Another thing not so appealing to Midnight is the ugly and noise-pollutiing of the new apartment complex construction almost in his backyard. First he had to witness the bulldozing of the old one-story brick apartments and trees behind his home, and now he has to watch the new compact three story buildings emerge in full sight of his garden.
“It’s mentally devastating,” says Midnight. A drastic and environmentally altering change is an unwelcome travesty to Midnight, who has lived at his home for such a long time and who is already opposed to capitalistic growth at the cost of the earth.
Midnight bought this house when he was 24 years old in 1984 and has lived here ever since without interruption. He expressed his disagreement with the bank’s system for paying off a house with high interest rates that force the average homeowner on a payment plan to essentially pay for the price of two houses for the benefit of the bank, while the resident only has one house to show for all the money she has paid. Despite Midnight’s distaste, he went through this system himself in order to pay off the house, but luckily he was able to do it in just 15 years.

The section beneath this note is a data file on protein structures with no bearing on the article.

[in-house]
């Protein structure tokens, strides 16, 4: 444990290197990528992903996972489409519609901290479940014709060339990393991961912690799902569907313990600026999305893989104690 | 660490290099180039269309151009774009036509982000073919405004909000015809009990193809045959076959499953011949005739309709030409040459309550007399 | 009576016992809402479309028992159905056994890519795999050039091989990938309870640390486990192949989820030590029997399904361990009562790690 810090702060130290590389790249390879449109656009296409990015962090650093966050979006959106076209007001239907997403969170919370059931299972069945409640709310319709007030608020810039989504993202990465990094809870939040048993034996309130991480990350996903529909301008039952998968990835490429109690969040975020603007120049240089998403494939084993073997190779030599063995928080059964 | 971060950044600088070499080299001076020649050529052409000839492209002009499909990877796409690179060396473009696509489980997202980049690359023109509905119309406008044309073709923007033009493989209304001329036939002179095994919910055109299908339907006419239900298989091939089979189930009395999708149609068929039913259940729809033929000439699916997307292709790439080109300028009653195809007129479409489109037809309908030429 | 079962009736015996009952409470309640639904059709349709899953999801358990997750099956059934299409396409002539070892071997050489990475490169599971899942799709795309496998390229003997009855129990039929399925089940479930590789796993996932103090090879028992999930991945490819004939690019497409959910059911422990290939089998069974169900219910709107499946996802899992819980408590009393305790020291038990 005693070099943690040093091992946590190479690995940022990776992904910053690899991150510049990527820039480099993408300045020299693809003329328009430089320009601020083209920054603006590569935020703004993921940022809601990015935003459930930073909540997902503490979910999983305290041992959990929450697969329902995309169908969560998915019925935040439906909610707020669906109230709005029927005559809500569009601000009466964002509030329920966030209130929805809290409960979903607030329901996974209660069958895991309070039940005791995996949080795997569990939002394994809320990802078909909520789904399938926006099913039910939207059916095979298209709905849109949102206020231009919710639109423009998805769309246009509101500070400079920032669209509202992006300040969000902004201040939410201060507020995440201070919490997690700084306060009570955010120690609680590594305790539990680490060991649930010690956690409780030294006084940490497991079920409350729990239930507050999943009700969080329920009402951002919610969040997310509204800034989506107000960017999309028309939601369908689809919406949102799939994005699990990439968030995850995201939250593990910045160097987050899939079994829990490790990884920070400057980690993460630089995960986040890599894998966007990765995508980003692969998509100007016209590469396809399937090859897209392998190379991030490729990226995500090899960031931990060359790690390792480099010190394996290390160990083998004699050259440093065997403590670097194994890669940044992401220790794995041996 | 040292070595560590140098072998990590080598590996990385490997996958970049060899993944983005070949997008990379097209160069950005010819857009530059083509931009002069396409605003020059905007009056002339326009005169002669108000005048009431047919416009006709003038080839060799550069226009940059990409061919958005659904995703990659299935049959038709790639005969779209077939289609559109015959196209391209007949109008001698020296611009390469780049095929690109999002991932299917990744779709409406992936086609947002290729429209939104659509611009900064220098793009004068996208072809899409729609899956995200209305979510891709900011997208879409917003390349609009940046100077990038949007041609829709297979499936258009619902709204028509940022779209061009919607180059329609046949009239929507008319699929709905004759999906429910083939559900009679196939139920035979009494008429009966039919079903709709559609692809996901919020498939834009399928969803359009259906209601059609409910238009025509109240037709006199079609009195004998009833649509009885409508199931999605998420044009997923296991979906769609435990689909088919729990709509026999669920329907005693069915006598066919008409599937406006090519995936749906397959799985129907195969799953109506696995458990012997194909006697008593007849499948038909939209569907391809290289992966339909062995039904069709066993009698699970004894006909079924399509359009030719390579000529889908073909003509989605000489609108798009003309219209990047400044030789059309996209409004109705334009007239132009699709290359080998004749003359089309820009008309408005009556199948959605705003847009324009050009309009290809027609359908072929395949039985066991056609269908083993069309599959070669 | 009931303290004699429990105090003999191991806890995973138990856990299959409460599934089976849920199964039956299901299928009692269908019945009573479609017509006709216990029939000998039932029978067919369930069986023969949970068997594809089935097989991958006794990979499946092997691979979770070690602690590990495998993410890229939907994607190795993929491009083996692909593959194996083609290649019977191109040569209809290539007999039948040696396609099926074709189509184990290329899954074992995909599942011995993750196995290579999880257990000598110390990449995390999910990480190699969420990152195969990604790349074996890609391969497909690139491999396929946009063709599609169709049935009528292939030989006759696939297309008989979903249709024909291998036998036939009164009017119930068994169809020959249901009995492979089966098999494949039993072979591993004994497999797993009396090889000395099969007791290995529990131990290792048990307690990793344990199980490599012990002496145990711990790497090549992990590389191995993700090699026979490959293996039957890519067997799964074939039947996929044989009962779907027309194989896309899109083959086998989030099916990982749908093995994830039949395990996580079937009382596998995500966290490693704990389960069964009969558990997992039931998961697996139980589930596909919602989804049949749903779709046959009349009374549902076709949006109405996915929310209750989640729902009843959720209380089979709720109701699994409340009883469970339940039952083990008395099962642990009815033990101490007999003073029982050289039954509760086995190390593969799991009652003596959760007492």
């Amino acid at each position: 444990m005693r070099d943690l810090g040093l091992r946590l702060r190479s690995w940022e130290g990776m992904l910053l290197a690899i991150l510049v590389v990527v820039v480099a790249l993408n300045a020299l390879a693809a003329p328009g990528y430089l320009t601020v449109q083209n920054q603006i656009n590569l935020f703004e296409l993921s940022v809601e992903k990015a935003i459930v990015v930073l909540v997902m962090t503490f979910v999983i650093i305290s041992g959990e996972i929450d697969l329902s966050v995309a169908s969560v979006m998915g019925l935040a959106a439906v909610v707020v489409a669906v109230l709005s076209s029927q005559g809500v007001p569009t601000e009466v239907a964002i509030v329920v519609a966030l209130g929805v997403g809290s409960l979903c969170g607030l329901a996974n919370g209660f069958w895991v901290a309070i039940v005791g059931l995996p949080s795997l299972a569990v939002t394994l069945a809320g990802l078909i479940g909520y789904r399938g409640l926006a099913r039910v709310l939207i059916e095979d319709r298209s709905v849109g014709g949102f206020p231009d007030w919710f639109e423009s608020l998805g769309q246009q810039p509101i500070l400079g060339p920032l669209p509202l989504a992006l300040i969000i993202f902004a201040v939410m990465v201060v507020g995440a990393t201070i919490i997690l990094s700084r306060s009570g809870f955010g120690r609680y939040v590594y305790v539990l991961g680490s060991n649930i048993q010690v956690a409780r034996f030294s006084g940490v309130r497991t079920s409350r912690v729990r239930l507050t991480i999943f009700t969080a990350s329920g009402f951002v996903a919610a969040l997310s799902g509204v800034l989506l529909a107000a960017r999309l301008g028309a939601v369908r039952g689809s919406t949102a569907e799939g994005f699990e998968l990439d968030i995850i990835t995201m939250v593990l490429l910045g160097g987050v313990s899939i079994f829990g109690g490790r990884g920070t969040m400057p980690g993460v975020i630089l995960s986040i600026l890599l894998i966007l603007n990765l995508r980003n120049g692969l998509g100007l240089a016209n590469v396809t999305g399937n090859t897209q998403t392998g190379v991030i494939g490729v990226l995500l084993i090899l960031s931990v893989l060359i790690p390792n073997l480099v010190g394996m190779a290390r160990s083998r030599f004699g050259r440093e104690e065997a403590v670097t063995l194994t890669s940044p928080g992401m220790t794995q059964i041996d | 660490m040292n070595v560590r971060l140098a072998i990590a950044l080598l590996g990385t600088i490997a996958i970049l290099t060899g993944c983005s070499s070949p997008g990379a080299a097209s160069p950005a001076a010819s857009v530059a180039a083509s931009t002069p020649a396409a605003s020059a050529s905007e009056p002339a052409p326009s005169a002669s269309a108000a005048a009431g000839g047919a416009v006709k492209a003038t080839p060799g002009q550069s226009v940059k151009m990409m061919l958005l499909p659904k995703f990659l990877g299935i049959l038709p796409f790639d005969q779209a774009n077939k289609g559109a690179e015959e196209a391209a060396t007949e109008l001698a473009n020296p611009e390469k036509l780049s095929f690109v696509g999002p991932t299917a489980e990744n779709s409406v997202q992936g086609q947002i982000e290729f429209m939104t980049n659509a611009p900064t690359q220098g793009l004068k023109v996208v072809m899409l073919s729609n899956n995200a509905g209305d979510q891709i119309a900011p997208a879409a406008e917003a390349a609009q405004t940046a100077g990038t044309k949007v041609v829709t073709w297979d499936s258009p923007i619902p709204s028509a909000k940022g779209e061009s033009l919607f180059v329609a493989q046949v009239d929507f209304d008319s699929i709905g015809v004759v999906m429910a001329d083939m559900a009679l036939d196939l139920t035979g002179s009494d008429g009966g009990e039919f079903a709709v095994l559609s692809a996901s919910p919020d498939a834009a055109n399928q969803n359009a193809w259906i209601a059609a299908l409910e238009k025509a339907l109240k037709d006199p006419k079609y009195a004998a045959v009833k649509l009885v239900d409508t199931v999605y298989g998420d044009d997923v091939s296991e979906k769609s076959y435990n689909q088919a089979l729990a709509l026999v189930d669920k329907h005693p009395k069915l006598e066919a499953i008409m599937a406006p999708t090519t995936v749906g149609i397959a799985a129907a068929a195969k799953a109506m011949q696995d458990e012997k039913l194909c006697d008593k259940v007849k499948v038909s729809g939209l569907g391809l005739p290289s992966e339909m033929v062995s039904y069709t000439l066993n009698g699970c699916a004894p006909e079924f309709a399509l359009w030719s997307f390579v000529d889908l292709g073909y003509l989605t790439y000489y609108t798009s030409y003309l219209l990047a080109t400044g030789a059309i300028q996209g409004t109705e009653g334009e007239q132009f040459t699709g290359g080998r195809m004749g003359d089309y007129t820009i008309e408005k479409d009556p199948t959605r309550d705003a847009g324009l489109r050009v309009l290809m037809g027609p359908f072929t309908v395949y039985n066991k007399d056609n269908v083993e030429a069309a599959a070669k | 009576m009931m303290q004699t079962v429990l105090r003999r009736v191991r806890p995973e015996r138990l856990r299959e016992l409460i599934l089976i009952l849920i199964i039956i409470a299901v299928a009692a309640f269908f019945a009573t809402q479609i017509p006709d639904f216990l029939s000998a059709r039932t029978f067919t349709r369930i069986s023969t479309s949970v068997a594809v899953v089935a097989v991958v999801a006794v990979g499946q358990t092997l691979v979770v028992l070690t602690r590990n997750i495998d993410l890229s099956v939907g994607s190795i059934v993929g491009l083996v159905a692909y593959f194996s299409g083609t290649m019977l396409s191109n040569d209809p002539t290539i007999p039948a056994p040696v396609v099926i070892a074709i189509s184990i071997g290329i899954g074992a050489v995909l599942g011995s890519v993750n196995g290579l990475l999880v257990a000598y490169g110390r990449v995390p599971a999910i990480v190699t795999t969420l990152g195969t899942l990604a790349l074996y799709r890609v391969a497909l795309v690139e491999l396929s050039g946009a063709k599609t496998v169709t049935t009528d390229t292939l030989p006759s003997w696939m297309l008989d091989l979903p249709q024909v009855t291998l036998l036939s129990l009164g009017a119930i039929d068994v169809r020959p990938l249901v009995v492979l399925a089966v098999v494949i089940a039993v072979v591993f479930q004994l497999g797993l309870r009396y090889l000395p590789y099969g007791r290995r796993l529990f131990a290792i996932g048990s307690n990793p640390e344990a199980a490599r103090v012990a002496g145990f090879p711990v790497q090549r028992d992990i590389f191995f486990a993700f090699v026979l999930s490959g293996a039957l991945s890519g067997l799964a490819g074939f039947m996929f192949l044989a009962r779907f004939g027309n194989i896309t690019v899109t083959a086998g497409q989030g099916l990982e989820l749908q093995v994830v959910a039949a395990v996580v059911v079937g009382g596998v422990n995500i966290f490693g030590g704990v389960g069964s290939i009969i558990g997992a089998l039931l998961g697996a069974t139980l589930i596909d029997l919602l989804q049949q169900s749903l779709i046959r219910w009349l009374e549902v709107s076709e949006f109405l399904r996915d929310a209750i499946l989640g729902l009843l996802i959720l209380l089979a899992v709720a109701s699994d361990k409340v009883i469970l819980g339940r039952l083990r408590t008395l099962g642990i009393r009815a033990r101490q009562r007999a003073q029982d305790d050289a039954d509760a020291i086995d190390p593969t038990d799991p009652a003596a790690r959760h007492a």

In the midst of our interview the garbage truck comes by to pick up his trash. Mid-sentence, Midnight rushes out of his open door and into the street to ask the man on the end of the truck if he needs a hand. He says he doesn’t, thanks him, and Midnight promptly returns inside.
He says with a chuckle: “Wal-Mart bringeth, and the trashman taketh away.”